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fter arriving at Tokyo’s Narita International Airport and making the transfer to Tokyo Station, catch a bullet train for the 75-minute journey to Karuizawa Station, the most convenient jumping off point for a part of Japan that is rich in tradition and history, has breathtaking countryside and cultural masterpieces and takes unforgettable cuisine for granted. Yet, for all that, these prefectures are too often overlooked by foreign visitors. Pick up your rental car — conveniently close to the station — and hit the road. The journey is on a combination of main roads and toll freeways, but the in-car navigation system can be set to English and signs on virtually all the highways are in English. The first stop is in the quaint town of Kakeyu, set deep in the valleys of Nagano Prefecture and famous for its onsen — hot springs. All the small hotels that line the narrow streets have their own therapeutic onsen, while a free foot bath is constantly steaming outside the town hall. But that will have to wait until after your first adventure. Iwao Tobimatsu takes visitors on cycling tours through the surrounding mountains, using road bikes for the paved sections but providing mountain bikes for the off-road options, which include a purpose-built course on a heavily wooded hillside overlooking the town. To add more local flavor, participants are encouraged to take to their bicycles in the jet-black outfits that Japan’s famous ninja warriors once wore. This valley was until a century ago still very isolated and considered a somewhat mysterious community, although it became more accessible once the tunnel was bored through the head of the valley and the road continued on to the city of Matsumoto, nestled in a broader valley and dominated by its 16th century castle, the oldest surviving original castle in Japan. After checking in, explore the historic heart of the town, which has been carefully preserved and has flagstoned streets flanked by traditional merchants’ houses. Matsumoto is famous for soba; or buckwheat noodles, which make an excellent dinner, while horse meat is another local delicacy. And don’t miss the opportunity to try some of the local sake rice wines with your evening meal.

Be up early the next morning to catch the castle — nicknamed “Crow Castle” due to its black wooden exterior. The wide moat has swans and countless koi carp, and the surrounding mountains make an excellent backdrop. Visitors can climb the surprisingly steep stairs inside the main tower of the six-story castle, passing displays of armor and weapons dating back to Japan’s 150 years from 1467 that are known as its “warring states” period. It is another 90-minute drive through spectacular mountains (home to monkeys, deer, wild boar and even the occasional bear) to the Shinhotaka Ropeway. Don’t be fooled by the relatively pleasant temperatures at the bottom of the ropeway, at 1,117 meters above sea level. By the time you reach the top of the mountain, you will be at 2,156 meters and everything around is coated in a thick layer of frost, with waves of icy clouds rolling over. On clear days, visitors have panoramic views of Mount Yarigadake — known as the Matterhorn of Japan — and numerous other peaks sufficient for the Michelin Green Guide to have awarded the observation deck two of its coveted stars. Continuing on, head for the town of Takayama, where again much effort has gone into preserving the traditional Sanmachi Suji quarter alongside the river. The narrow streets are lined with wooden merchants’ houses from the Edo Period and a number of museums, the highlight of which is the Takayama Jinya, which was the local office of the national government from 1692 to 1868 and is the only surviving building of its kind in the country. Bureaucrats, tax collectors and judges went about their business in a series of tatami-mat rooms linked by wood-lined corridors in the low and sprawling building After a stroll through the morning market the next day, the route takes you to the hamlet of Shirakawa-go, which has become a good deal more famous since its gassho-zukuri style of steeply pitched and thatched buildings were recognized by UNESCO as a World Heritage site in 1995. Set among paddy fields and surrounded by streams bringing water off the surrounding mountains, a number of the buildings are open to the public and detail the lives of the people of this farming community and how they have managed to preserve the village to this day. CONTINUED ON PAGE 6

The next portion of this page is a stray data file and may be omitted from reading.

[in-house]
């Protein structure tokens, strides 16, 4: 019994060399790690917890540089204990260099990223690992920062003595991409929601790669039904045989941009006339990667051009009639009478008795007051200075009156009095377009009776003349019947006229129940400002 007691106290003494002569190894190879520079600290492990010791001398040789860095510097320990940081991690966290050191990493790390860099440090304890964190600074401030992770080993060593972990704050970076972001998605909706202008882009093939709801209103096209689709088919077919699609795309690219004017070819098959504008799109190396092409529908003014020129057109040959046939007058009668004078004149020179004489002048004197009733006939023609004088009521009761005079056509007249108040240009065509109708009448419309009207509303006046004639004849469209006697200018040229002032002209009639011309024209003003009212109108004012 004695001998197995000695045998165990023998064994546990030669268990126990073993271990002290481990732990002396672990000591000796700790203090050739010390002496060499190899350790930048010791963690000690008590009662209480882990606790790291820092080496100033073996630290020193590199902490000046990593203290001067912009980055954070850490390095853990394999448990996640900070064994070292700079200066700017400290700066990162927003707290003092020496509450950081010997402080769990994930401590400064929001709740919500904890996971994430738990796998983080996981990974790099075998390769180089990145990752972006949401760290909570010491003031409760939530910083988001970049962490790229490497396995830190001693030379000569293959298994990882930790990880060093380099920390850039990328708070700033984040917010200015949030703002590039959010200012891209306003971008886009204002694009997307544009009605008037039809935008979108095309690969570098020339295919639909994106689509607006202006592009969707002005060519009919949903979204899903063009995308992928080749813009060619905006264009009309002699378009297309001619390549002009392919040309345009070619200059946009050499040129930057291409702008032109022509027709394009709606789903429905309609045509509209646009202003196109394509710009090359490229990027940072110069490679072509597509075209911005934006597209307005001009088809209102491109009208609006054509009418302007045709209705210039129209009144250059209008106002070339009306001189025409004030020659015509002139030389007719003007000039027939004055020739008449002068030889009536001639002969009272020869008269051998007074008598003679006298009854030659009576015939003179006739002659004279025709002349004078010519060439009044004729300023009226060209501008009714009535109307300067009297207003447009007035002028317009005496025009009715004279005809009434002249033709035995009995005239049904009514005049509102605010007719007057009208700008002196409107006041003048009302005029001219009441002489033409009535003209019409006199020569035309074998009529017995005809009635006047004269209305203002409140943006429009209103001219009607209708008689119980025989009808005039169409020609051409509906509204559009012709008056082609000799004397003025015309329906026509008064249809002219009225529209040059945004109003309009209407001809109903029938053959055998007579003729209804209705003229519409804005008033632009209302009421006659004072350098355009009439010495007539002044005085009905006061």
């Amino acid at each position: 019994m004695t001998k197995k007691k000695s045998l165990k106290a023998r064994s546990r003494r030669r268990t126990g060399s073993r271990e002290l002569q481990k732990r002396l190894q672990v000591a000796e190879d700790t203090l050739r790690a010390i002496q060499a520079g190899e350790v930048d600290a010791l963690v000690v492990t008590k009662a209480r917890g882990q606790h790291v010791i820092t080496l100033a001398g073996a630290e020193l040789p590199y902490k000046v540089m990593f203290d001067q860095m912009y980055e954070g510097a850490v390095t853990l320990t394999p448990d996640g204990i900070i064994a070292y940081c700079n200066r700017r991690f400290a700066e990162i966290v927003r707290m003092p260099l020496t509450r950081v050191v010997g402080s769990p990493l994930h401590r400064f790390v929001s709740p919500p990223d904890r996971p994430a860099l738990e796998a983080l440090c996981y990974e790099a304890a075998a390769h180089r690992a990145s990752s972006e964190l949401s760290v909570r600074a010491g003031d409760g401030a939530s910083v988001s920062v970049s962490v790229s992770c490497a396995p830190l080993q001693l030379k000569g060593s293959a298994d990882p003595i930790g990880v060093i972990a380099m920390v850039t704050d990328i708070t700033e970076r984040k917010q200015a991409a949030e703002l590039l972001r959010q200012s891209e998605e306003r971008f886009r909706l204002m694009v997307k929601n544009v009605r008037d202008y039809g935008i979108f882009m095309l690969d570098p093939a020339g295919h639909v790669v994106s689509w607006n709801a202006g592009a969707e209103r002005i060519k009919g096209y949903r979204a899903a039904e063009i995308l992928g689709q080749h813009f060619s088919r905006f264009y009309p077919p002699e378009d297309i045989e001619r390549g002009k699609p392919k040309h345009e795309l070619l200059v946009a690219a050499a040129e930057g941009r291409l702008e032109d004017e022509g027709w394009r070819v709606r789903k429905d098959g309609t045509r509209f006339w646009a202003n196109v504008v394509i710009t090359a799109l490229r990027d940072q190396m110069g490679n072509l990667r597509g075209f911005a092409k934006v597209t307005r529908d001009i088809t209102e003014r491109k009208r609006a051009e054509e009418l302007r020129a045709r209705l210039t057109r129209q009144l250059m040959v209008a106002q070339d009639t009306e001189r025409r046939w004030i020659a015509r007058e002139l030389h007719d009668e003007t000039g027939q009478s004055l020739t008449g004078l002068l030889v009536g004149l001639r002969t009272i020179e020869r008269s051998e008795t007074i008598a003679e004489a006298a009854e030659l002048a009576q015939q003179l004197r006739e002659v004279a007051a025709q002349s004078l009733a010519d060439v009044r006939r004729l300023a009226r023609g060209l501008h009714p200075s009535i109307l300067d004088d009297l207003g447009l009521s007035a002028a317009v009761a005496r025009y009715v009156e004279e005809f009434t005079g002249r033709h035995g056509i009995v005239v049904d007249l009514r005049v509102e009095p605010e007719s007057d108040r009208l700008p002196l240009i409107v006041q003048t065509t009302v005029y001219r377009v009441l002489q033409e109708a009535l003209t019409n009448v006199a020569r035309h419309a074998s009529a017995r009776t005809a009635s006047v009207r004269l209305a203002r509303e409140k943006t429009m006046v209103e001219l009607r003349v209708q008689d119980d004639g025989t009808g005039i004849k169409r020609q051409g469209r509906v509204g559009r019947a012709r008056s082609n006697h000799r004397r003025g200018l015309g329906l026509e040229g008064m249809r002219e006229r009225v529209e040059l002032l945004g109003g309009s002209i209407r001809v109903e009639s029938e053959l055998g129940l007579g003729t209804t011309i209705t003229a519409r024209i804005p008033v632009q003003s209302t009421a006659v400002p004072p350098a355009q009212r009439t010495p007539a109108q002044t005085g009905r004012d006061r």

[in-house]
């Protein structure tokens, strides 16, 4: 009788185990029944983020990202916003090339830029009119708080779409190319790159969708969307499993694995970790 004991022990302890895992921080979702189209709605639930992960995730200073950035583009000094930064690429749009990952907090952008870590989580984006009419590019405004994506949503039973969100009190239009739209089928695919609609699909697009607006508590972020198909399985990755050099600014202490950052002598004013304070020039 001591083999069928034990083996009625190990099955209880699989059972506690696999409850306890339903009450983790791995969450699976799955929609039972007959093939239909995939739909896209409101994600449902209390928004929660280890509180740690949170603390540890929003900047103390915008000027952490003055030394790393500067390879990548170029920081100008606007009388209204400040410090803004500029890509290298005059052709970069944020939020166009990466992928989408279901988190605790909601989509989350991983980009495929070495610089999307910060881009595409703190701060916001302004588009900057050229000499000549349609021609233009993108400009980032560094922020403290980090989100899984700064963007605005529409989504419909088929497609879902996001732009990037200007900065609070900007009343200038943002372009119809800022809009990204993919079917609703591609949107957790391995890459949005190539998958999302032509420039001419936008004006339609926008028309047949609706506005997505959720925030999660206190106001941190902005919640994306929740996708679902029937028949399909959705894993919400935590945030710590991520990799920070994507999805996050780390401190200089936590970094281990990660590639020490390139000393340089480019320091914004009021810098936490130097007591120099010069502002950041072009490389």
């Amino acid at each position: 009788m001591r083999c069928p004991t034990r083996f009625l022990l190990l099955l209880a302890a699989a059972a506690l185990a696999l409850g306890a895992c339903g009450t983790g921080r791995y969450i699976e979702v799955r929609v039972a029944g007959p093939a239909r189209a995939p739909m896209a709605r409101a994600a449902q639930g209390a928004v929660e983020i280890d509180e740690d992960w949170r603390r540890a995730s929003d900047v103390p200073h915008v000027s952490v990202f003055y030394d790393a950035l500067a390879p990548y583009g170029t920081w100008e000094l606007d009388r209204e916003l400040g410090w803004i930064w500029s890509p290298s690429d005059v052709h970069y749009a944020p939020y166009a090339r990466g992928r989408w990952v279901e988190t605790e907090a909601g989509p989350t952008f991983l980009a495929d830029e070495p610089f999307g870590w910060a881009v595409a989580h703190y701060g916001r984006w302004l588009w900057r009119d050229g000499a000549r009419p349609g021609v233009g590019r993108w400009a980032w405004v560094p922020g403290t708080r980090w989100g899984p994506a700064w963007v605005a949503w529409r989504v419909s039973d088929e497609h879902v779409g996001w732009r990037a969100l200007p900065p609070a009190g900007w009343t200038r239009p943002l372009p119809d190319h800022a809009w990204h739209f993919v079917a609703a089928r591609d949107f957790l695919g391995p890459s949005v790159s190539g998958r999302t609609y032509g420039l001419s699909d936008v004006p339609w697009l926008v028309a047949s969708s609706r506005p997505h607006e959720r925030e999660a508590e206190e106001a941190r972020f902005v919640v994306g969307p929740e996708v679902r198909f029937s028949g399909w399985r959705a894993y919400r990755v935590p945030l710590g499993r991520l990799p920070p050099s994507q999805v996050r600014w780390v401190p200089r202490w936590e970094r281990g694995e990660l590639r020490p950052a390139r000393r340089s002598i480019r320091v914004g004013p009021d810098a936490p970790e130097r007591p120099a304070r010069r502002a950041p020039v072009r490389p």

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Buenas - August/September 2018  

Meals on Wheels: "Fast food" has a new meaning | Travel: Kanazawa | Artist: Enzo & Skratcher Guam | Business: The Great Dame| Essence of Gua...

Buenas - August/September 2018  

Meals on Wheels: "Fast food" has a new meaning | Travel: Kanazawa | Artist: Enzo & Skratcher Guam | Business: The Great Dame| Essence of Gua...

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